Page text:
Butterfly

by Rodrigo

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3

There are two basic connectors you will generally find on light stands. First, a 3/8-16 UNC thread (that's 3/8", 16 threads per inch). This is, fortunately, basically standardized in all such gear. Second, a 5/8" stud, usually meant for clamping things to, or often attaching things via a socket with a screw on the side. Since this is less critical than ...


1

Don't think of the background light as just a background light. Play with it. If you double the distance you will diminish the fallout. You will need to double the output, and probably put a card so you don't spill light to your subject. But play with the light, cut a cardboard in diferent shapes. From diferent angles Put a difuse before the ...


1

While not exactly a softlight reflector as in the beauty dish, bounce lighting itself was first used in 1956 by Subrata Mitra, but in cinema. The technique itself was devised to overcome difficulties with exposure that were encountered while filming Aparajito, which is the second amongst the three films of the famous Apu Trilogy by Satyajit Ray. If there ...


4

I am not sure about who used the Beauty Dish for photography first, but the principle of evenly illumination via secondary reflection is accredited to danish mathematician Piet Hein, who constructed the R(a) - lamp in 1931 to alleviate the harsh direct light from the electric bulb in reading-situations. source: ...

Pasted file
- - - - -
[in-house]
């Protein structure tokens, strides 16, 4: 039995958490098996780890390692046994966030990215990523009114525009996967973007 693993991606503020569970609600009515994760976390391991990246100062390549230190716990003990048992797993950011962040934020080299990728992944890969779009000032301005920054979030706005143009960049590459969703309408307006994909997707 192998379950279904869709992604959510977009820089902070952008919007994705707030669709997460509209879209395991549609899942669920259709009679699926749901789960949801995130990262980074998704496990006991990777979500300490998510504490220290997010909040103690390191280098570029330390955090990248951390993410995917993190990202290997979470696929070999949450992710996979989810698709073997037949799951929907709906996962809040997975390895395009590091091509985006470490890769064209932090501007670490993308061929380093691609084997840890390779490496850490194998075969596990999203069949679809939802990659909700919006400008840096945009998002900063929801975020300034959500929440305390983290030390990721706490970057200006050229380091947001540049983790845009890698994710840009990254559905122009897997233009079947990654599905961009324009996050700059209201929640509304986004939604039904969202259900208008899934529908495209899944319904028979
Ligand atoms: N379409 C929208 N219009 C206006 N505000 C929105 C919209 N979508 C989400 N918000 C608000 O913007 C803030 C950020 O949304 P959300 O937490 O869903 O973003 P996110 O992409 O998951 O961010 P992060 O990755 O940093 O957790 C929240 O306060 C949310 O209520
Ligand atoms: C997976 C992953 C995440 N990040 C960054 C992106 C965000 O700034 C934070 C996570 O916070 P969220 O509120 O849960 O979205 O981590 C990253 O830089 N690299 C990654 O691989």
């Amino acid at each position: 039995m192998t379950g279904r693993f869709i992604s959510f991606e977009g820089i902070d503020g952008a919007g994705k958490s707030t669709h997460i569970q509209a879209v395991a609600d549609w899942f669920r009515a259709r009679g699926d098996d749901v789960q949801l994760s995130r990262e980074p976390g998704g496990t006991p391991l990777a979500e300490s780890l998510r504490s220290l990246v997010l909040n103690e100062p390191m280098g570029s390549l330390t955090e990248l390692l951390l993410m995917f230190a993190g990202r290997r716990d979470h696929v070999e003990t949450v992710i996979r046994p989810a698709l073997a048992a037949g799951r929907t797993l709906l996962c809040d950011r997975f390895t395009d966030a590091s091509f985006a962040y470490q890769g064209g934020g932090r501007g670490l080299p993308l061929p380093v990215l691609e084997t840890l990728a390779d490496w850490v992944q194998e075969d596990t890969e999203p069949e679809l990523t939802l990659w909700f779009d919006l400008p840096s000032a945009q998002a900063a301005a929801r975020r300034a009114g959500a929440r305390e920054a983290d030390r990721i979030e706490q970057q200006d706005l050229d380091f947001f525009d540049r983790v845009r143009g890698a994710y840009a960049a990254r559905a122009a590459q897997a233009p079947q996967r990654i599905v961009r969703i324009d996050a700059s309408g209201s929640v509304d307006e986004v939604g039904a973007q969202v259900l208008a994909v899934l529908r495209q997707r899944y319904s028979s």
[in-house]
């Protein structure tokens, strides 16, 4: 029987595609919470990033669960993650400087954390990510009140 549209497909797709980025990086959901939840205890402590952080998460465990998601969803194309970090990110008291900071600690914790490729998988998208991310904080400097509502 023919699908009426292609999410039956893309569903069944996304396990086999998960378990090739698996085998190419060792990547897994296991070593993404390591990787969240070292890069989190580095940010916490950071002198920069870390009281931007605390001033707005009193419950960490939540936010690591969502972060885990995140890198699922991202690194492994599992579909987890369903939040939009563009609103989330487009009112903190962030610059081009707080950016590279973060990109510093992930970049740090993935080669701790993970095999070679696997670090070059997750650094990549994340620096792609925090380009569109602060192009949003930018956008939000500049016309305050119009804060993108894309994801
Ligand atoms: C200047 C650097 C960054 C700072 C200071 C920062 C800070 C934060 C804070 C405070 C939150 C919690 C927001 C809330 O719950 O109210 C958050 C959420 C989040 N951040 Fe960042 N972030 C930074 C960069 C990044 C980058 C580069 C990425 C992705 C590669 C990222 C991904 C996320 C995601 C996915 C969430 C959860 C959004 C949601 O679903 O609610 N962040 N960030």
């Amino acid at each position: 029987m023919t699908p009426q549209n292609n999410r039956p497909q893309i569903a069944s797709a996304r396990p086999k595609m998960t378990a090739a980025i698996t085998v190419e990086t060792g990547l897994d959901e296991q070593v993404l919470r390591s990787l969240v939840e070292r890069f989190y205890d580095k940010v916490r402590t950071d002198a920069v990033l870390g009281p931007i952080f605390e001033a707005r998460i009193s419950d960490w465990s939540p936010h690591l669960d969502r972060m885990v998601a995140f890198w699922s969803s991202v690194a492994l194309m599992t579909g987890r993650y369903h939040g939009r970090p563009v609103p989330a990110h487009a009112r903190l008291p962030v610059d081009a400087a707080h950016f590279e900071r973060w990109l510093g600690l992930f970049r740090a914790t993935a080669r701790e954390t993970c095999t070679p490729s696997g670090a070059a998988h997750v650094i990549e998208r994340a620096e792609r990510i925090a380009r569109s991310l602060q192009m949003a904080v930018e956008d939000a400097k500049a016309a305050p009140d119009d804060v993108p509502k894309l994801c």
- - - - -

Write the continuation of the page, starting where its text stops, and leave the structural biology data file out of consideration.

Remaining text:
4

The Cowboy studio trigger is a manual-only trigger. If you turn the transmitter over and look at the foot it only has a single pin--this is the "sync" or "fire!" signal pin, and is compatible across all brands of cameras/flashes (except for the older Sony gear that uses the proprietary Minolta hotshoe). However. The menu communication with a flash is done ...


0

The problem of your setup is not only a different colour temperature but also a different spectrum of LEDs and CFLs. These discontinuous spectra might also cause the noise you wanted to reduce. Some colours are suppressed and your video camera probably tries to compensate/boost them thus adding the noise. If you want better results, check prices of ...


1

For the differing light temps, use colored sheets ("gels") made for that purpose. I set up continuous lighting for photography years ago, since the primitive digital camera couldn't handle studio strobes, and my wife wanted to shoot food and cooking things: it's easier to get the light right if you can see it the way it will be, and move things around. For ...


3

In my humble opinion you indeed can start with 2 lights and octoboxes, but for a low key portrait. For a High Key I recomend at least 3 lights. In the example you are showing you can put a light above the subject and a reflector below him, and you can use the second one to light the background (that will make 2). But a third one will give you a lot of ...


4

There are two basic techniques in the photo you reference: First, it uses "clamshell" or "butterfly" lighting — see What is butterfly lighting, and when do I use it? for more. You can easily see this from the highlights in the model's pupils. The resolution is low enough that I can't tell if the fill light (from underneath) is a reflector or an actual ...



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